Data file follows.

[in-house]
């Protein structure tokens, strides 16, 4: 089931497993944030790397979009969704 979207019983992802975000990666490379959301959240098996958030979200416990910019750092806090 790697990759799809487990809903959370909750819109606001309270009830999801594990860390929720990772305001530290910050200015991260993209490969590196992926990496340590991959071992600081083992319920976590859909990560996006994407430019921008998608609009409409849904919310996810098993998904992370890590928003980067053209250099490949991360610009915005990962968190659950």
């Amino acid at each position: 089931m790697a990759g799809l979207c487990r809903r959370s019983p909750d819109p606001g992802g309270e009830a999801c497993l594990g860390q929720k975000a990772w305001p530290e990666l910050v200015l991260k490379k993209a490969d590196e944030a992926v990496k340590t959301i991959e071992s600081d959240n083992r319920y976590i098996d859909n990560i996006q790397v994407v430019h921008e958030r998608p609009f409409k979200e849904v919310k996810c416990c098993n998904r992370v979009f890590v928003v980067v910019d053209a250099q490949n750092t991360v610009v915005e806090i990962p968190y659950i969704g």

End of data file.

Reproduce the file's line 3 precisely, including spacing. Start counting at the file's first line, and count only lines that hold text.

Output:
């Amino acid at each position: 089931m790697a990759g799809l979207c487990r809903r959370s019983p909750d819109p606001g992802g309270e009830a999801c497993l594990g860390q929720k975000a990772w305001p530290e990666l910050v200015l991260k490379k993209a490969d590196e944030a992926v990496k340590t959301i991959e071992s600081d959240n083992r319920y976590i098996d859909n990560i996006q790397v994407v430019h921008e958030r998608p609009f409409k979200e849904v919310k996810c416990c098993n998904r992370v979009f890590v928003v980067v910019d053209a250099q490949n750092t991360v610009v915005e806090i990962p968190y659950i969704g």